Interest in using the internet to slash the price of higher education is being driven in part by hope for new methods of teaching, but also by frustration with the existing system. The biggest threat those of us working in colleges and universities face isn’t video lectures or online tests. It’s the fact that we live in institutions perfectly adapted to an environment that no longer exists.
In the first half of the 20th century, higher education was a luxury and a rarity in the US. Only 5% or so of adults, overwhelmingly drawn from well-off families, had attended college. That changed with the end of WWII. Waves of discharged soldiers subsidized by the GI Bill, joined by the children of the expanding middle class, wanted or needed a college degree. From 1945 to 1975, the number of undergraduates increased five-fold, and graduate students nine-fold. PhDs graduating one year got jobs teaching the ever-larger cohort of freshman arriving the next.
This growth was enthusiastically subsidized. Between 1960 and 1975, states more than doubled their rate of appropriations for higher education, from four dollars per thousand in state revenue to ten. Post-secondary education extended its previous mission—liberal arts education for elites—to include both more basic research from faculty and more job-specific training for students. Federal research grants quadrupled; at the same time, a Bachelors degree became an entry-level certificate for an increasing number of jobs.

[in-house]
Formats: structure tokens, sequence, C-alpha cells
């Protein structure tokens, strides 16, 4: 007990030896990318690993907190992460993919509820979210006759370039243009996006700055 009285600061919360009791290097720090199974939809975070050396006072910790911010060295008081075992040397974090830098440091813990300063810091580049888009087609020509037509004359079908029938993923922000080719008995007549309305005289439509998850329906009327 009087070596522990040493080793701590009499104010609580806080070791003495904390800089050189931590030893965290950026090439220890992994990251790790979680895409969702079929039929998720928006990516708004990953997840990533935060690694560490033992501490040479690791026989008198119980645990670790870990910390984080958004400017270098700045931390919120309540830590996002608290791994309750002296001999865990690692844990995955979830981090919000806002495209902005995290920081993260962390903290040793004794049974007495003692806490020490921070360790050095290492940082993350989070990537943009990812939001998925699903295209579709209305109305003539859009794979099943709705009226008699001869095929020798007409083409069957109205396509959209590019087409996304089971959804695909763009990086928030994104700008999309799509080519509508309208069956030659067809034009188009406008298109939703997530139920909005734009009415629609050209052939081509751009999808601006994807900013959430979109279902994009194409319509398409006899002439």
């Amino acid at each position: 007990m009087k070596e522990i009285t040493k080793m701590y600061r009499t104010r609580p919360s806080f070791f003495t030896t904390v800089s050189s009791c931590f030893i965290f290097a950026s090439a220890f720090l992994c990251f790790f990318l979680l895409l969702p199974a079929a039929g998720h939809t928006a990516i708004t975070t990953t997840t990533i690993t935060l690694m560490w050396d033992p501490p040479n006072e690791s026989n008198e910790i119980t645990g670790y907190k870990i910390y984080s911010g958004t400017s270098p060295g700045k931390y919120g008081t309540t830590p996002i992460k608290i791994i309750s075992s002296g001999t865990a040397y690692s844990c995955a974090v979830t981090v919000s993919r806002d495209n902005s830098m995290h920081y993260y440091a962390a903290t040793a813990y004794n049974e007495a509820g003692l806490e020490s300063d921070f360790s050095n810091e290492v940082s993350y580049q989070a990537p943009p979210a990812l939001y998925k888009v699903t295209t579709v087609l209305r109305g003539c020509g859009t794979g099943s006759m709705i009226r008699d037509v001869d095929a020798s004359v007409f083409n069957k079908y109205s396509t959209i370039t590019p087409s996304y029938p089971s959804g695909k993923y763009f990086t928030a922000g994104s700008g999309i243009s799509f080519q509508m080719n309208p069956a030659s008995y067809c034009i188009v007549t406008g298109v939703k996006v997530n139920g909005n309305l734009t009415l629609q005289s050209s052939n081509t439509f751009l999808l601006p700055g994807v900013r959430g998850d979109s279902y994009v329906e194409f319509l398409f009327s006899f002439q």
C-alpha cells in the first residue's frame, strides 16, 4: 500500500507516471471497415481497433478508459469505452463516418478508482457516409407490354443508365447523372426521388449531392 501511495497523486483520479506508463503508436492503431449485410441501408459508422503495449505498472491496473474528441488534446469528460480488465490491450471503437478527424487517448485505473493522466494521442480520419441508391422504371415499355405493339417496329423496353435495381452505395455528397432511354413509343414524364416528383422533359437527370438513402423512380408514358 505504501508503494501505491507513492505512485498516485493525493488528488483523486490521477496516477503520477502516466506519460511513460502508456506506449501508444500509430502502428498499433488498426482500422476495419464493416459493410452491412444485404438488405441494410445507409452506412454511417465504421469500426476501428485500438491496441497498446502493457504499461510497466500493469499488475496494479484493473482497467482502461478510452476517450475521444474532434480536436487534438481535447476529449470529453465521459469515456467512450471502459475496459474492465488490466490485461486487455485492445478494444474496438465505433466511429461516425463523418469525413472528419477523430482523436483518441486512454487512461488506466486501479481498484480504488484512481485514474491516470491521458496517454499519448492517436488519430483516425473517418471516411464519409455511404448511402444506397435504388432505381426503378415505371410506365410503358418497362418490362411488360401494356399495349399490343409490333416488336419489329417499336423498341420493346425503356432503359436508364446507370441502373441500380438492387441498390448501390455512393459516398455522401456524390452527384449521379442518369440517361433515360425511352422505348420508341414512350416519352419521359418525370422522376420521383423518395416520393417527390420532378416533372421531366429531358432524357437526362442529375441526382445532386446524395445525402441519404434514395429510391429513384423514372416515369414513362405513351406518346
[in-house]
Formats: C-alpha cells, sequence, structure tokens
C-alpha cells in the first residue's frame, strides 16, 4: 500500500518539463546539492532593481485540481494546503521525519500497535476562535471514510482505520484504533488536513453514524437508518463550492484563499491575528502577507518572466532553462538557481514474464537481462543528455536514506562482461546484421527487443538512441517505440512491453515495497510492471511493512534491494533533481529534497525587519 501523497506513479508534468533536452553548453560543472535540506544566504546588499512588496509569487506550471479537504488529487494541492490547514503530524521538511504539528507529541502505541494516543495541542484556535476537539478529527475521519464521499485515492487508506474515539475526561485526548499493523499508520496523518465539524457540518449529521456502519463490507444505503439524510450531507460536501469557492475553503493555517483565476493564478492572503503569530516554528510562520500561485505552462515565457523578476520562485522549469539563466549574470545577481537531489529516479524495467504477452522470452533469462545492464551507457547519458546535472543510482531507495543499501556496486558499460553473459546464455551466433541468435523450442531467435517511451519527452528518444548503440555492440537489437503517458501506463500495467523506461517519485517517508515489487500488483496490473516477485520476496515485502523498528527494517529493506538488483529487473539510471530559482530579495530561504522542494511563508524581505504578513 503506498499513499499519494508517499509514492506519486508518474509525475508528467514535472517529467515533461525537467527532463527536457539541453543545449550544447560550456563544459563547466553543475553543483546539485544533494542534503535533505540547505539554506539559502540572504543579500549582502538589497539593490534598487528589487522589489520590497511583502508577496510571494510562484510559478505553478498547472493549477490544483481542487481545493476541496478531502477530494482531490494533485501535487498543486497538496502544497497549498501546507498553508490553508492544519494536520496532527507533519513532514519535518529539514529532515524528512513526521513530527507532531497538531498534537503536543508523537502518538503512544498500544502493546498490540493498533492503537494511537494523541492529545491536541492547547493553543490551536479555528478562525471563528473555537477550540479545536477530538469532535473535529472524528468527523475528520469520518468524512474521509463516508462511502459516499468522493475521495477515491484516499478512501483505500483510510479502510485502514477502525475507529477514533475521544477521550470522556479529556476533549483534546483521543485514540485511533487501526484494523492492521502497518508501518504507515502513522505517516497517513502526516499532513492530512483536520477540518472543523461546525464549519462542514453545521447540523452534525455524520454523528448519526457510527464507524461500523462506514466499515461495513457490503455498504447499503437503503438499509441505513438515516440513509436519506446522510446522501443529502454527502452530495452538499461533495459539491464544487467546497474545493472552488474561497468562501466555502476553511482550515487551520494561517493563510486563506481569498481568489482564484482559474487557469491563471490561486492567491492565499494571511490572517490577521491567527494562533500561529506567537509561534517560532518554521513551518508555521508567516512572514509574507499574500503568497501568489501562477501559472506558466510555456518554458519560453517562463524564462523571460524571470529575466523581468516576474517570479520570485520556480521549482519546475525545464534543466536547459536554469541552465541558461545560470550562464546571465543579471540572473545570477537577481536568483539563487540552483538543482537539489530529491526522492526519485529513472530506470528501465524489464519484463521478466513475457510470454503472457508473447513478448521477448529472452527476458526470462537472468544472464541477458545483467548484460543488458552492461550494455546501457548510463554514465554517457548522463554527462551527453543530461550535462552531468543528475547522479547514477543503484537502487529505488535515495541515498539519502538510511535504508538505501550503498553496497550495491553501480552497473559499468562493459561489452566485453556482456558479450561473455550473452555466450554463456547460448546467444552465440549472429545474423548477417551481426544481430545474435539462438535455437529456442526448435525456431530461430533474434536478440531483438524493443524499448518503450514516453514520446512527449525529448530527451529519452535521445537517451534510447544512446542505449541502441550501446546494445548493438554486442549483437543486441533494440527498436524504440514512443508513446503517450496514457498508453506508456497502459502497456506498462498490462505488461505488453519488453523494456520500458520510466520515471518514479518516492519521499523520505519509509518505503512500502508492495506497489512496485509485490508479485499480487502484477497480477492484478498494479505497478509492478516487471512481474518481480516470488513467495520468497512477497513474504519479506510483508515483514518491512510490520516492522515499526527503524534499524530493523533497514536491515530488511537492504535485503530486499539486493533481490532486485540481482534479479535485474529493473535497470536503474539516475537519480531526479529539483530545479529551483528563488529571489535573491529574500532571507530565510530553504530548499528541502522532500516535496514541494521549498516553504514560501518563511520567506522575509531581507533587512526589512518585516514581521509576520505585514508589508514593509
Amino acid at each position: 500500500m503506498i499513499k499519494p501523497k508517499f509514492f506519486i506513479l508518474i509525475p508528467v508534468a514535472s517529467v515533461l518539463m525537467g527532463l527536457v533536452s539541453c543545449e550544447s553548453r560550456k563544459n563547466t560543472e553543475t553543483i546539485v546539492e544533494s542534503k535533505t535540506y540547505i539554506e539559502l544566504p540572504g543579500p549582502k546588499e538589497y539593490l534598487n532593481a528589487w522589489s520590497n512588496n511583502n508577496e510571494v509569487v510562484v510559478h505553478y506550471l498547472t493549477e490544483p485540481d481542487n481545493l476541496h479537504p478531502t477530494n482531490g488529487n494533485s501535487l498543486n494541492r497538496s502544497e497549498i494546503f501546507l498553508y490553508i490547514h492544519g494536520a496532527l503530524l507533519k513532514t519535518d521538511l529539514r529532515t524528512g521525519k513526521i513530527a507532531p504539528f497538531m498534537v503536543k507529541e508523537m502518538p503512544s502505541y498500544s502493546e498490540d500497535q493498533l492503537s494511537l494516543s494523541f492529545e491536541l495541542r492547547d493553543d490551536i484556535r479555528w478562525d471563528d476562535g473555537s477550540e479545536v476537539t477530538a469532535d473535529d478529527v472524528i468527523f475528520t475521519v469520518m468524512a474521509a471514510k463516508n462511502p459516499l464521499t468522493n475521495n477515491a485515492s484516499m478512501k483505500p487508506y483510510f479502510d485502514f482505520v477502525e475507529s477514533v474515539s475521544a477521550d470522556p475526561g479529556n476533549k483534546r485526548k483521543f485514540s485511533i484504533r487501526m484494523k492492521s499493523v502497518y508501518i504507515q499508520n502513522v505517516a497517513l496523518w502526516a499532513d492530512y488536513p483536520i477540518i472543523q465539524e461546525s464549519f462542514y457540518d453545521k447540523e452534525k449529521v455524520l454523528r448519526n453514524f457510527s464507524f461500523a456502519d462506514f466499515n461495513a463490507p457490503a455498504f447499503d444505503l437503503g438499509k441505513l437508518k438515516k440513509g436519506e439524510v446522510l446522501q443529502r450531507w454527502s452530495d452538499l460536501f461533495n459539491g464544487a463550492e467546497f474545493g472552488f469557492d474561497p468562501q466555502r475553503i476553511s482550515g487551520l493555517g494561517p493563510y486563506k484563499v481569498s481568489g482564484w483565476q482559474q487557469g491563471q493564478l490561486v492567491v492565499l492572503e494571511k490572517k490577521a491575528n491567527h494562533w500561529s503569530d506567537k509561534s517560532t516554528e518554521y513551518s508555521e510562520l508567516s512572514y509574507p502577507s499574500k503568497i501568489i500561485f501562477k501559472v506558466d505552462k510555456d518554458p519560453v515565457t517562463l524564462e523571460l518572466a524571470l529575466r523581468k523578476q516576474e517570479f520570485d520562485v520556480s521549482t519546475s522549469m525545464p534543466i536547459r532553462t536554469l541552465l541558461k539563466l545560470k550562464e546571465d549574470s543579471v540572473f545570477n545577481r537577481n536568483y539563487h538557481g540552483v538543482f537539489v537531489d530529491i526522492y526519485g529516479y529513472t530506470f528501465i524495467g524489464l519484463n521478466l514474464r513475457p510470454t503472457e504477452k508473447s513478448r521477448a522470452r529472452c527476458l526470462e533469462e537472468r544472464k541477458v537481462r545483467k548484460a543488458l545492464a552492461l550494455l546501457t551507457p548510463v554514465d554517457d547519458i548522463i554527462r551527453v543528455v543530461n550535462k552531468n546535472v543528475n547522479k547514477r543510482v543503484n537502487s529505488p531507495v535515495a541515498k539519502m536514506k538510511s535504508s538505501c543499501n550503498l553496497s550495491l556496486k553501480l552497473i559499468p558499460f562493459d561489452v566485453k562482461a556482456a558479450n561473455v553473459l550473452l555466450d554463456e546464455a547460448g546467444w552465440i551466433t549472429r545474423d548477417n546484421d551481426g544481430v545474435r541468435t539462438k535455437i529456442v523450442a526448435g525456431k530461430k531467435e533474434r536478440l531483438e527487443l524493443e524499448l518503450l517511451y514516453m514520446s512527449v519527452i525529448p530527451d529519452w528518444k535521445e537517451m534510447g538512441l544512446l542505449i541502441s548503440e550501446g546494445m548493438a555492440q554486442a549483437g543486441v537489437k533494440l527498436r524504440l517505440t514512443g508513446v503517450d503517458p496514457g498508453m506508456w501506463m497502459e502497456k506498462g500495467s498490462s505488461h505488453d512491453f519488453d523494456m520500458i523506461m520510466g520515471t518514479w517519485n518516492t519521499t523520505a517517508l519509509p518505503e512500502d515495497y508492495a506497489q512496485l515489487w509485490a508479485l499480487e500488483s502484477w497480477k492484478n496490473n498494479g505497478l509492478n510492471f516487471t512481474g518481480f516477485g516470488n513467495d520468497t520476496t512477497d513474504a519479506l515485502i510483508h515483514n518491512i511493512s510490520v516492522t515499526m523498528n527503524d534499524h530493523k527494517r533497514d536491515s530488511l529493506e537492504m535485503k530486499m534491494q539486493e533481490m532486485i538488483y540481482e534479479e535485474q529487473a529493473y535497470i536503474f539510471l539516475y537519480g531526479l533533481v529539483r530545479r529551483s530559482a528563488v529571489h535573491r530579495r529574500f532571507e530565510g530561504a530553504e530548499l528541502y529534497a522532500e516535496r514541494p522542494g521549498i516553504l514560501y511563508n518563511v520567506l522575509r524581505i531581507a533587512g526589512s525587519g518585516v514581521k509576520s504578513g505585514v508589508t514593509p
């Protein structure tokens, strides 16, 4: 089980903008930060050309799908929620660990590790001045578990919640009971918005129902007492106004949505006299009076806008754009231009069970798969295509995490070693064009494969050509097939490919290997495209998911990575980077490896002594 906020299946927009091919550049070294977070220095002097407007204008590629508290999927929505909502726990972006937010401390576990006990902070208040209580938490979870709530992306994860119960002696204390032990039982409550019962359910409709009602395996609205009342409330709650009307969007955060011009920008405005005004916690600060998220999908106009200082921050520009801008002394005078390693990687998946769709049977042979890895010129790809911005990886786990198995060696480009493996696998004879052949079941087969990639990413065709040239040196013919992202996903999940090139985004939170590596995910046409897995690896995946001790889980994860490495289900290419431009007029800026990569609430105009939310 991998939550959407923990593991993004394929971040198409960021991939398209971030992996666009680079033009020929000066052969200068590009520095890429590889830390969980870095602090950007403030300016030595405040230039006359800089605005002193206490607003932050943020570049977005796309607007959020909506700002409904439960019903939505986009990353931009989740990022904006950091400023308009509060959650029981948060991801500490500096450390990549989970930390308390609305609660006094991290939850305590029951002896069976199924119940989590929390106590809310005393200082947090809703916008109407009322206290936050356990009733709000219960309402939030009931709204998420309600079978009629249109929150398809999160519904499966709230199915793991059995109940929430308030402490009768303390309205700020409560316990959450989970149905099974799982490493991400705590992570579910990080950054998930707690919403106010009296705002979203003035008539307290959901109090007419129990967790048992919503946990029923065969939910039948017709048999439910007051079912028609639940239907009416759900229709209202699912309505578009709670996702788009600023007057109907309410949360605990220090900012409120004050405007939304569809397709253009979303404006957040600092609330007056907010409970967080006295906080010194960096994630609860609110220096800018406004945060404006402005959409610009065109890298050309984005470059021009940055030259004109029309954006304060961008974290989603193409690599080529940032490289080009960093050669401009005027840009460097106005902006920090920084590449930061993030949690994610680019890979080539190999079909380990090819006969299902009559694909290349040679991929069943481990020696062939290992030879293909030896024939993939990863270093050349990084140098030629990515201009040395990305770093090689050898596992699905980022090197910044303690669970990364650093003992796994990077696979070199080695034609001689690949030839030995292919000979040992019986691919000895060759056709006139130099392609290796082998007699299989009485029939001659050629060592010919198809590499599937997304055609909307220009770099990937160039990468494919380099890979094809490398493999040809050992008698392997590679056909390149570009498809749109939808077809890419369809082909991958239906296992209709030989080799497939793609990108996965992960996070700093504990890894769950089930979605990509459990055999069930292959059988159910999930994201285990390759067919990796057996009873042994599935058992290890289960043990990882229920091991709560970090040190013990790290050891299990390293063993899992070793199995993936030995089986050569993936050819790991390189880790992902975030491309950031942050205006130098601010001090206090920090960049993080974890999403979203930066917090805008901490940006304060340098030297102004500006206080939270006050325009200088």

This expansion created tensions among the goals of open-ended exploration, training for the workplace, and research, but these tensions were masked by new income. Decades of rising revenue meant we could simultaneously become the research arm of the Federal government, the training ground for a rapidly professionalizing workforce, and the preservers of the liberal arts tradition. Even better, we could do all of this while increasing faculty ranks and reducing the time senior professors spent in the classroom. This was the Golden Age of American academia.
I think Clay hits the historical perspective right on the nose. Higher education as we used to know it is long gone and the edifices standing now are living on borrowed time if they think they can ever restore it.
They need to be focussing on how to replace them using the disruptive technologies available. because the need is still there, just a different mode of operation will be required.
But the problem of the Innovator’s Dilemma – even when an organization knows it must change, it often fails to do so productively because it is imbedded in the infrastructure of the previous incarnation – hits colleges just as much as it does corporations.
Colleges are based on a 150 year old German model. It appears the usefulness of that model is at an end.
Any dscussion on what that model will be?